• N8R

        This conversation has a very interesting point. Is it possible a Sandbox game force the gamer to be engaged in a multi-tiered story with side quests to boot? Or, by definition, will they loose that free creation element that is the allure for most of their patrons?

        The closest I've played was L.A. Noire. You can't even draw your gun unless you are in an action/shooting sequence. You are a cop. so side missions come in the form of dispatch calls over the scanner (which is kinda realistic). If you don't want to drive even, you don't have to. Only in the chase sequences do you have to drive. Other than that, you just step out of the car, hold the Y or Triangle button instead of tapping it, and your partner will drive (and skip) to wherever the waypoint is set at.

        Another good example could be Brutal Legend. Other than those, I have no idea what a happy middle would be. For me, I've always been a gameplay guy. If I want a story, I know where the library is. As good as writing has gotten in recent years, (sorry Ray) not one game I've ever played was written like Shakespeare, Orwell, or even Stephen King. I always said that about the FF games and the sitting and watching involved in the MGS drove me crazy. God forbid you get a phone call during one of those scenes, you'll miss a very important element of the game.

        Which brings me to the ideas that everything you read before this part was a long winded setup for… a choose your own adventure game. There have been people who tried, and Mass Effect might be the closest thing, but I'm talking even more basic. What if it's like a Judy Blume book where your an average kid learning life lessons? What if you got more adult with it, and you're a serial killer and the way you leave, stalk, and handle your prey effects the environment? You could get busted, or live a long happy life depending on how sinister you are.

        Another one… is romance games. We all know that females don't buy games like males do. We got males that are looking for the stories they like. It's also no secret that women use romance novels for the same reasons we have some sort of internet in our bedrooms. Why doesn't somebody take a chance and try it?

      • Smartguy

        I've always considered the Legacy of Kain series to have the best writing in a game.Portal is a very close 2nd.This is an interesting topic though. I'll stoke the fire some. WoW offers amazing story if you are interested but it isn't essential. You can level without questing if you want and can do your own thing really. I think that is a good template to go by.Sent from my iPhone 4

      • N8R

        The WoW example still negates the point. I'm aiming for a narrative diven game that basically allows you to mold the narrative. The last 2 WWE games have a create a story function, but it's still not what I mean. I haven't played the Dragon Age games, but they might be close to what I mean too.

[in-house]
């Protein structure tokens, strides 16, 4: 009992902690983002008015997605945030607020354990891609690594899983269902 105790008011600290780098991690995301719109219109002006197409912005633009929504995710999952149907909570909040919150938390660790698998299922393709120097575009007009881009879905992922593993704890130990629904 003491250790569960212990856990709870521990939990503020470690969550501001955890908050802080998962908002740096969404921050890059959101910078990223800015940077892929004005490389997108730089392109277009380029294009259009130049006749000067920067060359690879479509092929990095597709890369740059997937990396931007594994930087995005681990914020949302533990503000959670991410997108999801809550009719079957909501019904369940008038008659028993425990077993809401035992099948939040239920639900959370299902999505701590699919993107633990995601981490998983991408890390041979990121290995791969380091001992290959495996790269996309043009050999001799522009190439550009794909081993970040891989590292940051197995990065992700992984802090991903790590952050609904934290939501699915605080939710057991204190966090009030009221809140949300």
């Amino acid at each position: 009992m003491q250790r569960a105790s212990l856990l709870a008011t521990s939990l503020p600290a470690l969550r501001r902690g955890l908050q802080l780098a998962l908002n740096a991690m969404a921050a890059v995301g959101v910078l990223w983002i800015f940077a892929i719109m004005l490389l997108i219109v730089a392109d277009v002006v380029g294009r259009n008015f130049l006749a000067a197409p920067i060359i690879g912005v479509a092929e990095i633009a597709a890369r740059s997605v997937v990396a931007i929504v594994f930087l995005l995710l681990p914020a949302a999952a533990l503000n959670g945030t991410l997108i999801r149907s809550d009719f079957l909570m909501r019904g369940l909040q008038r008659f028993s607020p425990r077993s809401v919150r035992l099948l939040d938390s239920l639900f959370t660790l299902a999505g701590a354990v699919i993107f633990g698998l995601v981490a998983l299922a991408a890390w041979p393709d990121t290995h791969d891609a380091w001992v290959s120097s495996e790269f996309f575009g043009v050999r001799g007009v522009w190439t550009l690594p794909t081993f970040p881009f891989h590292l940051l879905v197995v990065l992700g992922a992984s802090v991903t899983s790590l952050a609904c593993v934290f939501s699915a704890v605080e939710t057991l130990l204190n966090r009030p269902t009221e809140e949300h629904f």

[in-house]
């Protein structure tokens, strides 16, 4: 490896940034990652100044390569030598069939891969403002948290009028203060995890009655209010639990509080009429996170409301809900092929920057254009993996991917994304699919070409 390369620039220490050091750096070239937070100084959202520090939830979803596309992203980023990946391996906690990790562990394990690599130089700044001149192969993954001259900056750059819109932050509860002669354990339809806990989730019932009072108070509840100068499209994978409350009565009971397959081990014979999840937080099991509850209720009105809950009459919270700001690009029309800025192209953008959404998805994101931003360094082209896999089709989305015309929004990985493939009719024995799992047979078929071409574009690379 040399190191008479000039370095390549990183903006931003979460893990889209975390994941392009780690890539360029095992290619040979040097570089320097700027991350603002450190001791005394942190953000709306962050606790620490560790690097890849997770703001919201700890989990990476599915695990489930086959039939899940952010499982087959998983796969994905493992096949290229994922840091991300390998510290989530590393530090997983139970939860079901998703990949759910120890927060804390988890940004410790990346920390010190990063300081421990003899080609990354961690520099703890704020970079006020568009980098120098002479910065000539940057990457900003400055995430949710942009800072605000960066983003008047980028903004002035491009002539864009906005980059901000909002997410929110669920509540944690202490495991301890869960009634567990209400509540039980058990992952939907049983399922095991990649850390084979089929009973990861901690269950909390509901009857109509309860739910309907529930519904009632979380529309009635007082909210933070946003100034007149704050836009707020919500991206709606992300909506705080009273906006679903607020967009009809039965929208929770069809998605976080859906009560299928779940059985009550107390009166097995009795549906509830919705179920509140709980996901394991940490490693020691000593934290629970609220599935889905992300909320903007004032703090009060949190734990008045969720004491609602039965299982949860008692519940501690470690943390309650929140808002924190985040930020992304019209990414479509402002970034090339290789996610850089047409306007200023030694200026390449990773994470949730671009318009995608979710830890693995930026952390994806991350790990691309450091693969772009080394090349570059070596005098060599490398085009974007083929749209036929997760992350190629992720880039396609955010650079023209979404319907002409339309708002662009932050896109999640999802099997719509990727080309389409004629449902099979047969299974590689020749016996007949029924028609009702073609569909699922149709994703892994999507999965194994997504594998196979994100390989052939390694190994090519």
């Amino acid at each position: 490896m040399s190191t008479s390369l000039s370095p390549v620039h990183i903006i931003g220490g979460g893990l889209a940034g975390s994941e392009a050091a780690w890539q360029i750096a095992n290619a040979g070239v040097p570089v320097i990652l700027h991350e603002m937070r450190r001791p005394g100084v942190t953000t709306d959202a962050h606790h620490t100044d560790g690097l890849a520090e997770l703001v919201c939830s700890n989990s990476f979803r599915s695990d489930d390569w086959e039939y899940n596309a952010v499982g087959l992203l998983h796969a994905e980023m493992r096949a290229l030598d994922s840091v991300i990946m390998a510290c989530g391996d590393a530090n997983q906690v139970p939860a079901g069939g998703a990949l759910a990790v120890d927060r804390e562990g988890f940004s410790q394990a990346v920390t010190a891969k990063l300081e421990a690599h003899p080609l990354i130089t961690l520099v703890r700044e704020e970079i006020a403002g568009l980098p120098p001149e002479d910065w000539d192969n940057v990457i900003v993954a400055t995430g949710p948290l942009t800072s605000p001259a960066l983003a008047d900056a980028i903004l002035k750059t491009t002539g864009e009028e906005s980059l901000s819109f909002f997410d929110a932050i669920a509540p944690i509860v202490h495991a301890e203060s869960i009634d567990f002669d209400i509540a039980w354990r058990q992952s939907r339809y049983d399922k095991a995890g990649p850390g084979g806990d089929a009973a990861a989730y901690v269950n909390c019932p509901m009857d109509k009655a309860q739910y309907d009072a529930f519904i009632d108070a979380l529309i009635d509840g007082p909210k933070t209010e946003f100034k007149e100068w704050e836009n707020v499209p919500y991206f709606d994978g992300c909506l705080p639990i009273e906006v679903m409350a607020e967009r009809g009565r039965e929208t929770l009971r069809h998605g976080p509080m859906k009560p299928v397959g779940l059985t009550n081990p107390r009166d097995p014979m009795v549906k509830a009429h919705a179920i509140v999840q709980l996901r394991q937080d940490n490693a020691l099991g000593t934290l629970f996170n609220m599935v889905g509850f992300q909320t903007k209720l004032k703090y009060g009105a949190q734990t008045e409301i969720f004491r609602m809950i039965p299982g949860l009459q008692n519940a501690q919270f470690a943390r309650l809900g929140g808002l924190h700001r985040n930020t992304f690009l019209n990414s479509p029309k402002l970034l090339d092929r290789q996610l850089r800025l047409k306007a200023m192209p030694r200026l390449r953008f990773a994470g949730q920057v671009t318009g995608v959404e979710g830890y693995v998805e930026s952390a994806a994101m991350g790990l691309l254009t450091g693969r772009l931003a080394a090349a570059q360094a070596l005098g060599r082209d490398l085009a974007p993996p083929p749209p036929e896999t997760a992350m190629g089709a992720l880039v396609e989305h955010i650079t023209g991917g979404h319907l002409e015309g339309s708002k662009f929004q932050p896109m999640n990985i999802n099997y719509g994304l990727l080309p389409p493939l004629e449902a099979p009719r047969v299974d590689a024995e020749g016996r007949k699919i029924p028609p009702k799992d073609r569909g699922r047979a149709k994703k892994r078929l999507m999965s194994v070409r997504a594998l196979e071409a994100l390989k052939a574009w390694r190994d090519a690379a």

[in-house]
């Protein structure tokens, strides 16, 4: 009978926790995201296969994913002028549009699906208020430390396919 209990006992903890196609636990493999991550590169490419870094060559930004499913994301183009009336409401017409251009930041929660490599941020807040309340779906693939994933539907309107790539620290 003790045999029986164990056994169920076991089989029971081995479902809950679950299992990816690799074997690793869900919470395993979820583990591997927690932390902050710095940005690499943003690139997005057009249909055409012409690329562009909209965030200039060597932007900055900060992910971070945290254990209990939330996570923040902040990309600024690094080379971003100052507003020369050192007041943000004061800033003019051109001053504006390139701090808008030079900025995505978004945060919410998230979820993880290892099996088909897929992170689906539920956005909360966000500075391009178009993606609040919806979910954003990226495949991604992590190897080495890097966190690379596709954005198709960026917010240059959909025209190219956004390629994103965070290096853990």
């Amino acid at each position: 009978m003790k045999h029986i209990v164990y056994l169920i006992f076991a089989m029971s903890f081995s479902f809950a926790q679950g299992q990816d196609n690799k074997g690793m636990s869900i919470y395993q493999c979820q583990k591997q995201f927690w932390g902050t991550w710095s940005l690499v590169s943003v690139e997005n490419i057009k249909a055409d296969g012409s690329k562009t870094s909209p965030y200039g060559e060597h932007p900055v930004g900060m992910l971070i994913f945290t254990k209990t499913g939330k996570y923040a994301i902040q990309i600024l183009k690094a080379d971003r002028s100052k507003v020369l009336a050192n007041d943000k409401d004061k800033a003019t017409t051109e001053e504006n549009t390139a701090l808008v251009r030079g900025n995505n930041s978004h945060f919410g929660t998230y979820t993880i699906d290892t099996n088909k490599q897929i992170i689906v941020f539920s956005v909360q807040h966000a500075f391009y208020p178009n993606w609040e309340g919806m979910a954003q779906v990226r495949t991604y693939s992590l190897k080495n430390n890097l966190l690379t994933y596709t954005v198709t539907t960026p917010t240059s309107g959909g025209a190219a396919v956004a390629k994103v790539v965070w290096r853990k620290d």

What I'm trying to envision is literary devices and genres that gaming has yet to tap. I've played a few games that resemble a Dean Koontz book, several that resemble comic books, and the fantasy and sci-fi genres are off the charts. What about non-fiction gaming? What about DIY instruction manuals where you can do it virtually before you do it for real? Think of things you see in a book or book store that you've never seen in a game. Why hasn't that been tapped?

      • Smartguy

        Non fiction..the only thing that comes to mind is the first Shenmue.Perhaps in 2-3 years augmented reality will be baked into hardware and the DIY stuff will be more feasible. Current tech only the Kinect could make that possible.So you want what the user does to manipulate and create the story? Interesting if so but isn't that adverse to how stories are written?(I'd steer clear of the Shakespeare game)Sent from my iPhone 4

      • N8R

        Depends on the delivery of the story.

        With a book or a movie, the physics of a book or movie generally demands a point A to point B linear narrative, a ghost story a camp counselor is telling at a campfire is subject to change depending on how he feels, the environment, and the effect it has on the subject. Games are not confined to same physics as books or movies.

        Stone Cold Steve Austin was written as a heel, but the crowd didn't react to him that way, thus the Attitude era was born. In a wrestling game, I can turn anyone heel or face with a press of a button.

        I'm thinking branching story arcs. You make this choice, and now the narrative is headed a different direction. Fallout New Vegas is the closest I've seen to that, but there are really only 3 paths. You basically get 3 stories for the price of one. I'm curious as to how Skyrim approaches it.